Samsung will ditch Android in latest smartwatch

The new version of Samsung’s Gear smartwatch will run on Tizen, not Google’s Android operating system, the latest attempt by the South Korean electronics giant to develop more of its own software and services, according to three people familiar with the situation.

Samsung will unveil the updated Gear watch, and a new HTML5 version of the Tizen operating system, at an event at the Mobile World Congress later this month in Barcelona, Spain, the people said.

If true, this is the first of Samsung’s devices to use the new operating system, but it won’t be the last. Google should be very worried.



  • Moeskido

    I expect Google is waiting to see how well this device actually sells before it worries too much about it.

    • http://twitter.com/matthewwanderer matthew

      I think a case can be made that Google’s reasonably worried about both Android forks and Tizen (read: any iOS and Android alternative).

      Google distanced itself (for now [cough: Nest] from the criticism that it was competing directly with Android handset manufacturers by selling Motorola.

      In the most recent quarter, Google’s ad-revenue margins shrank. If this becomes a trend, forked Android won’t help, as these builds contain few of Google’s Android revenue hooks. Google has even fewer revenue hooks in China, be it on Android or the traditional Web.

      Likely in an effort to shore up revenue streams, Google has been steadily placing more and more controls on Android (Google’s Iron Grip on Android: http://arstechnica.com/gadgets/2013/10/googles-iron-grip-on-android-controlling-open-source-by-any-means-necessary/). Not everyone’s happy about these changes to the “open” mobile OS.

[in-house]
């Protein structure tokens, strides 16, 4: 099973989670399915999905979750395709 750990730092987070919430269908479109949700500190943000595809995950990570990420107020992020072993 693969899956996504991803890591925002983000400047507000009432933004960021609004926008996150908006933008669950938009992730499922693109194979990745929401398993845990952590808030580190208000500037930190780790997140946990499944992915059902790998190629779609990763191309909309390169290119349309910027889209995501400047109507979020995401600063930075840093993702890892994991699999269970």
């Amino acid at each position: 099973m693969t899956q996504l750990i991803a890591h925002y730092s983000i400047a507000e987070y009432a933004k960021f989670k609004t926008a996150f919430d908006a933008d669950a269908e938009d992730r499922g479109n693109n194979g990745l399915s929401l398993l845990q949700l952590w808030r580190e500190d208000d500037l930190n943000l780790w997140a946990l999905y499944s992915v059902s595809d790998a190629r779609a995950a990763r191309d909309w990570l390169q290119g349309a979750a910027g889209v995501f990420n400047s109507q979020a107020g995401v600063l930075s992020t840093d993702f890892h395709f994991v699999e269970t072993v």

To complicate the picture further for Google, in Samsung’s most recent quarterly earnings report it was revealed that Samsung’s mobile division is hitting a bump in the road. Based on how we’ve seen Samsung act in the smartphone war, Google can’t assume that Samsung will cooperate indefinitely as Samsung has financial motivations to find the most profitable mobile OS, be it Android, Tizen, or other.

      A perfect storm for Tizen could brew with one additional catalyst: Negative user sentiment toward Google. If privacy concerns over Google’s aggregated data sources, an alternative to Android could be the right medicine at the right time. We’ll see.

  • Václav Slavík

    Google, worried? Did you use any of the Samsung devices where they were responsible for their own UI? I did, most recently their no-so-SmartTV — it is horrible. Crappy interface that reeks of incompetence, no meaningful updates (a few early on to fix the worst bugs and that was it), laden with vulnerabilities. I suppose they would stand a chance with, say, Windows phones, but on their own? They are just incredibly bad at user-facing software.

    I realize they are using Tizen here that is not developed by them only, but I wouldn’t put too much home into it. It’s Open Source in name, but well, just look at its site — this is corporate stuff. And it failed before, many times over: Maemo, Moblin, MeeGo. And now Tizen.